Statistics from Mountain Rescue England and Wales (MREW), the umbrella organisation for Mountain Rescue teams across England and Wales, tell a mixed story for 2020. Overall, call out numbers for the year are remarkably consistent with 3080 call outs in 2020 compared with 2973 in 2019, a relatively small increase of 107 (under 4%).
But this national view hides a much more complicated story once the figures are broken down by region, especially in the months following the arrival of COVID-19 in the country.
The first three months of the year saw a small increase in call outs, up 16 on 2019 with a majority of the increase attributable to the West Country around Dartmoor and Exmoor (PENMACRA region) where there was significant flooding and in the Mid-Pennine region (MDPRO).
Quarter two, with national lockdown, saw a huge fall overall with 359 fewer call outs in April, May and June. However, while areas like the Lake District and North Wales saw significant falls, the Peak District (PDMRO) was relatively unchanged with just over 120 callouts in those three months.
Then, with a loosening of restrictions in early Summer, callouts increased by about 300 to a figure of over 1230 across England and Wales. The incident reports show that this coincided with a large increase in visitor numbers to some of the National Parks, particularly those that were close to centres of population.
“The COVID pandemic has affected everybody,” says Mike Margeson, Operations Director for MREW. “Our objective from its beginning was to protect the safety of our volunteer team members and to ensure that mountain rescue services were not compromised.
“It is no surprise that we have seen significant extra pressures and an increase in incidents and callout figures in areas like the Peak District, the North East of England and the Mid-Pennines (which includes parts of Greater Manchester and Merseyside) with the increased public recognition of the benefits of time spent in outdoors.”
Matt Dooley is Chairman of the Peak District Mountain Rescue Organisation (PDMRO), the area most affected by an increase in callouts. He said, “The increase can be linked directly with the easing of the first lockdown in late May. During quarter three, Peak District teams were called out over 170 times, which was an unprecedented level. While some of these callouts were to what may be classed as our usual type of incident, a large number were to assist people who would not normally venture outdoors. We understand that people were attracted to the Peak District due to other locations being closed down and our proximity to major cities but it certainly put us under a lot of pressure – huge thanks and congratulations go to all the volunteers across the region who responded with such commitment.”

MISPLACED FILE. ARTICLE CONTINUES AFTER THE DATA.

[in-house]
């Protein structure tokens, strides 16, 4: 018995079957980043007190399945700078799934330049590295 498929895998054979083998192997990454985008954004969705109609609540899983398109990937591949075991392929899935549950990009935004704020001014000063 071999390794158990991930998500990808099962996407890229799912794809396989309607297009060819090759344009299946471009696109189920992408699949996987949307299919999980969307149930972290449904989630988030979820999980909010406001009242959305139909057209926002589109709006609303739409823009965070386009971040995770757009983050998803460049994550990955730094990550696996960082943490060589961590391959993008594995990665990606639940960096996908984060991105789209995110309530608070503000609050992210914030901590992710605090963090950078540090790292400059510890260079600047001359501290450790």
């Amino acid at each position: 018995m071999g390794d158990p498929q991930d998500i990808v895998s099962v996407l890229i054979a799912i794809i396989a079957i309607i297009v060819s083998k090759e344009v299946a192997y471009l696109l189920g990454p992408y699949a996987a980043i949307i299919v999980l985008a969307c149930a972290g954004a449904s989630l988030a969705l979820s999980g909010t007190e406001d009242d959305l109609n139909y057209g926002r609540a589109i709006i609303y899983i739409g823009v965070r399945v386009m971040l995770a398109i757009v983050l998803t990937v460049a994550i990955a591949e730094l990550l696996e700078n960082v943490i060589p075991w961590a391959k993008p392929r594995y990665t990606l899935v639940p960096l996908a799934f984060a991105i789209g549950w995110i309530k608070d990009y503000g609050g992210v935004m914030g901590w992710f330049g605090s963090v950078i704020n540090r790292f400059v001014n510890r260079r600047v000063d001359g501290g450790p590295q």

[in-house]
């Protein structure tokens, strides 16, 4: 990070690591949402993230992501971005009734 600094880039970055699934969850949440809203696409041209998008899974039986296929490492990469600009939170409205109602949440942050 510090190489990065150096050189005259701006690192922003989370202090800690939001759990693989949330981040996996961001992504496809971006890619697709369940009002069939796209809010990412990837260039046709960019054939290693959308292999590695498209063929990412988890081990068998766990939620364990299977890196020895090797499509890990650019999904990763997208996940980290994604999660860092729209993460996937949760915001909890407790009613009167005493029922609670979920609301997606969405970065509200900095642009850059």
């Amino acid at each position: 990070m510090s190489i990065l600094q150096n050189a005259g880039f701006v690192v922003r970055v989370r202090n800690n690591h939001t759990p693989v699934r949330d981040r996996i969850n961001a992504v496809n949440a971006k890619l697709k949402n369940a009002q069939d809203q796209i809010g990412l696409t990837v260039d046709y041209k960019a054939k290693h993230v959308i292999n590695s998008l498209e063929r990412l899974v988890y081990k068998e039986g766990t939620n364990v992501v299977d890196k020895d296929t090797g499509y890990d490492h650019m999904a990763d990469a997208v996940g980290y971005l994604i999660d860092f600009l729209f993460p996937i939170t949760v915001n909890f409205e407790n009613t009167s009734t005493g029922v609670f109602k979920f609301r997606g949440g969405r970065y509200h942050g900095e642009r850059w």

The Yorkshire Dales region (YDRP) saw a similar number of callouts in 2020 to 2019 (207 in 2020, 2018 in 2019) but there have been other impacts from COVID-19, as Ian Hugill, Incident Controller for Scarborough and Ryedale MRT, reports, “We had a similar volume and mix of incidents as in other years but everything just took that bit longer, donning full waterproofs, PPE, including masks, goggles and helmets in the middle of summer, sterilising vehicle controls and cockpits before deploying, steamed up goggles and glasses, decontamination of team members’ kit after handover and deep cleaning of equipment and vehicles on return to base. Thankfully, other than being colder than we would have liked, we don’t believe any delayed response had a negative impact for those we rescued.”
Will Close-Ash, of Northumberland National Park MRT, in the North East region (NESRA), saw similar impacts. He said, “In March 2020, it was impossible to predict what impact the first lockdown would have on incidents in Northumberland and Tyne & Wear. Then, once restrictions were lifted, we didn’t know whether we’d see a sudden deluge of incidents or a steady trickle. In the end, both Northumberland National Park and North of Tyne Mountain Rescue Teams recorded more incidents and had more deployments than usual and, like the Peak and Pennines, we were significantly up on rescues in the hills as people took to the outdoors in response to their time in isolation.
“The extra precautions and the uncertainty of COVID placed added stress and pressure on our members and we have also had to face another challenge; there were huge cuts in fundraising opportunities at events and we couldn’t engage with the public in the usual way. We have had to become more creative in reaching people via online media and spreading safety messages without that face-to-face contact.”
The picture may not have been consistent across the country in 2020 but the messages as 2021 begins are very much the same wherever people are visiting upland areas to enjoy the outdoors. “#BeAdventureSmart and think about your skills, the weather and the clothing and equipment that you need,” says Mike Margeson, Operations Director of MREW. “Just a bit of planning can help to avoid many dangerous situations, add to people’s enjoyment of the hills and ensure that mountain rescue volunteers are available for the unavoidable emergencies that can happen to anyone.
“Our teams should be proud of their dedication, teamwork, professionalism and resilience in 2020. They now face the challenges that winter will undoubtedly bring with fewer hours of light, challenging weather and difficult ground conditions. I hope that everyone reading this will appreciate these volunteers and take a few precautions to ensure that they’re not part of our statistics in 2021!”